Saturday, November 14, 2015

British Air Support

I am currently expanding my British forces from German East Africa for use in Back of Beyond gaming as well.  The first part of said expansion is a bit of air support for my ground troops.  This particular plane is Bristol F.2B fighter, which replaced the RAF No. 31 Squadron's B.E.2Cs in 1919.

The kit I selected was an out of production Eduard's Weekend Edition I picked up on eBay for approximately $20US with the shipping. I had built some 1/72 Eduard aircraft before, and really enjoyed the kits.  With this being a "weekend" kit, I assumed it would be a quick and simple build, but I was sorely wrong.  The guiding principle the kit designer seemed to be following was why produce just one piece for a part, when five would be even better. He also believed thin parts were ideal, because who wants major support pegs having a thickness of more than 1mm.

As you can guess, building this monster was an absolute nightmare, and I came close to throwing the kit out on multiple occasions.  The supports that connect the lower wing to the fuselage were very weak and twisted as the glue dried, causing the fuselage to tilt to one side. The upper wing assembly is also crooked, as each strut had to be assembled separately using those 1mm pegs I mentioned, with more than half the pegs snapping off during assembly. 

 I went ahead and wired the wings up using some plastic line I picked up years ago in a Japanese hobby shop (it's similar to fishing line, but dark grey). You might think this was overkill, but I assure you the wings on this kit would never hold up without it.

I wanted  to use the plane both on the ground and in the air, so I drilled a hole in the bottom to accept a bit of brass rod.  The rod isn't glued in, but instead slides into a sleeve of washers glued in under the rear gunner.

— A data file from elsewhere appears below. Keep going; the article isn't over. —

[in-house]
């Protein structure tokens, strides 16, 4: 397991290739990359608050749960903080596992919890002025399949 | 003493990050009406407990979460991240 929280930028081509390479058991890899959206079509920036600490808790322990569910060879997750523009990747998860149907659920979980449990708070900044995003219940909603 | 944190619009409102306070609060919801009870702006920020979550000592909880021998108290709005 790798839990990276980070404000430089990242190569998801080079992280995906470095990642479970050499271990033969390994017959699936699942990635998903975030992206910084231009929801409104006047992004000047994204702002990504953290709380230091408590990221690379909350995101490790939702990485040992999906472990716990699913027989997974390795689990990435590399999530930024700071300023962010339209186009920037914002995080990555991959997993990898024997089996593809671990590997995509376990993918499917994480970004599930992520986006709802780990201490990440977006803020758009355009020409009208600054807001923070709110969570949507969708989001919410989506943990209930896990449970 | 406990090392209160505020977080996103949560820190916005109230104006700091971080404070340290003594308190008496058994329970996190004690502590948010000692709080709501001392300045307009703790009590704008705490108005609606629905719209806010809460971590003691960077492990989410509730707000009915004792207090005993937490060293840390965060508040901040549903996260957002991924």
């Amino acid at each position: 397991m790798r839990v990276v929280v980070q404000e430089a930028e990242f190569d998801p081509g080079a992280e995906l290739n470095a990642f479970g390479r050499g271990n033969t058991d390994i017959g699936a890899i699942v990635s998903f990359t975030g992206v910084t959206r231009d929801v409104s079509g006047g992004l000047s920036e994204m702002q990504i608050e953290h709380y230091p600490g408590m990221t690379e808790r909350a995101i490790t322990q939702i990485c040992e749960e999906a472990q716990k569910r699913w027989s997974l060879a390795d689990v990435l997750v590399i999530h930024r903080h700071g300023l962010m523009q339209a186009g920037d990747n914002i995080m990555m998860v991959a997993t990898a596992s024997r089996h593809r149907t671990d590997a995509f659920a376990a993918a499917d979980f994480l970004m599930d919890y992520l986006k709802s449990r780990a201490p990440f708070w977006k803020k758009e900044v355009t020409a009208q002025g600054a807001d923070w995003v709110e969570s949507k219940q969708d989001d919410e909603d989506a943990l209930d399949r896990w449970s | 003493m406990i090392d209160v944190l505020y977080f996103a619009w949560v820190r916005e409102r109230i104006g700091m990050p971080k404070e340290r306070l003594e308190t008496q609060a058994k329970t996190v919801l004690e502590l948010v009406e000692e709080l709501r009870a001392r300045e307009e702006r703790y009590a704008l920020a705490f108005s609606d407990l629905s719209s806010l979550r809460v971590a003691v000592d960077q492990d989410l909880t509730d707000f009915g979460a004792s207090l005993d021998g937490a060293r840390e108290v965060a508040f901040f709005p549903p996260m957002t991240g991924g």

The stand is made from a basswood oval (picked up at the craft store), with another washer sleeve to help support the brass rod. Pennies were added to the base for additional weight, and then everything was covered with texture gel and rock. 

The kit did not include any figures, so I ordered a pilot set from Copplestone.  They fit quite nicely in the plane and really have a lot of character. The pack also included some full pilot figures as well, which will make great objectives if a plane goes down during our battles.

 At the end of the day I've ended up with aircraft that is going to look decent on the table, but I'd never recommend this kit unless your are a complete hobby masochist.


  1. Sorry the kit was such a hassle, but you did a fantastic job despite the obstacles. It really looks great.

  2. You would never have guessed all the trouble you went through to put this together - absolutely superb!

  3. The plane looks superb as do the figs! Great stuff!

  4. That looks really splendid.

    Next time, have a look for old Aurora kits from the 60's...they are much, much stronger and easier to build.

  5. Thanks everyone! Glad to hear all the flaws fall into the background when other people look at it. I'll keep Aurora in mind when I start looking for Chinese aircraft.

  6. Aurora did a fantastic Breguet XIV's enormous but looks amazing! They pop up on ebay now and again, so worth looking for.

  7. That is a fantastic looking plane. I hear you about the terrible design of the kit, but clearly your patience and skill paid off.

    With the rules you use, will it play out as an effective unit of fire support, or more like the planes on the old Maj Gen Tremorden page, will it be a menace to friend and foe alike?

    1. We’ve tried one game with Contemptible Little Armies, where the planes tend to function as roving machine gun units that show up on an appropriate dice roll. However, we’re also going to try out Setting the East Ablaze and I have no idea how they function with those rules.

  8. Despite the kit beeing a nightmare to assemble you've certainly managed to create an outstanding center piece for any game.